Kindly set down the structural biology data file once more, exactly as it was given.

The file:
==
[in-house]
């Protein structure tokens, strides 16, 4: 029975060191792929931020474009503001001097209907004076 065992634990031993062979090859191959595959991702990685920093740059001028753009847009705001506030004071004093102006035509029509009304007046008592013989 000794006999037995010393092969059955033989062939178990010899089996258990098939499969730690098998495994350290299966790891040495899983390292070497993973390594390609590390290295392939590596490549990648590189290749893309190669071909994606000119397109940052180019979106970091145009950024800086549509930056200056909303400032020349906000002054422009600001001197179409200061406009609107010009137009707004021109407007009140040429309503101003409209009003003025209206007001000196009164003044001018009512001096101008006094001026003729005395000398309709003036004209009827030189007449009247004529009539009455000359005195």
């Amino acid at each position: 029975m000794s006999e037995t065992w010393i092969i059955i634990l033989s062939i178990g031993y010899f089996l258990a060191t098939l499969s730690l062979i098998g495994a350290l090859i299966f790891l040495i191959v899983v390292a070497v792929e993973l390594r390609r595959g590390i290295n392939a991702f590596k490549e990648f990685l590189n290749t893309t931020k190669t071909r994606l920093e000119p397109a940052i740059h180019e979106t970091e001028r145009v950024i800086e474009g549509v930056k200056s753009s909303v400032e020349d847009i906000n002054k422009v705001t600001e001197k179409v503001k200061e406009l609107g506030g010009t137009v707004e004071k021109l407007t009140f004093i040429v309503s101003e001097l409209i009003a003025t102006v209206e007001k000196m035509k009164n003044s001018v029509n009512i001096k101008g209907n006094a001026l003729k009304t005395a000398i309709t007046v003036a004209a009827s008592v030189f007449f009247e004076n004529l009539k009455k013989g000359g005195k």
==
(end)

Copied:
[in-house]
């Protein structure tokens, strides 16, 4: 029975060191792929931020474009503001001097209907004076 065992634990031993062979090859191959595959991702990685920093740059001028753009847009705001506030004071004093102006035509029509009304007046008592013989 000794006999037995010393092969059955033989062939178990010899089996258990098939499969730690098998495994350290299966790891040495899983390292070497993973390594390609590390290295392939590596490549990648590189290749893309190669071909994606000119397109940052180019979106970091145009950024800086549509930056200056909303400032020349906000002054422009600001001197179409200061406009609107010009137009707004021109407007009140040429309503101003409209009003003025209206007001000196009164003044001018009512001096101008006094001026003729005395000398309709003036004209009827030189007449009247004529009539009455000359005195």
């Amino acid at each position: 029975m000794s006999e037995t065992w010393i092969i059955i634990l033989s062939i178990g031993y010899f089996l258990a060191t098939l499969s730690l062979i098998g495994a350290l090859i299966f790891l040495i191959v899983v390292a070497v792929e993973l390594r390609r595959g590390i290295n392939a991702f590596k490549e990648f990685l590189n290749t893309t931020k190669t071909r994606l920093e000119p397109a940052i740059h180019e979106t970091e001028r145009v950024i800086e474009g549509v930056k200056s753009s909303v400032e020349d847009i906000n002054k422009v705001t600001e001197k179409v503001k200061e406009l609107g506030g010009t137009v707004e004071k021109l407007t009140f004093i040429v309503s101003e001097l409209i009003a003025t102006v209206e007001k000196m035509k009164n003044s001018v029509n009512i001096k101008g209907n006094a001026l003729k009304t005395a000398i309709t007046v003036a004209a009827s008592v030189f007449f009247e004076n004529l009539k009455k013989g000359g005195k």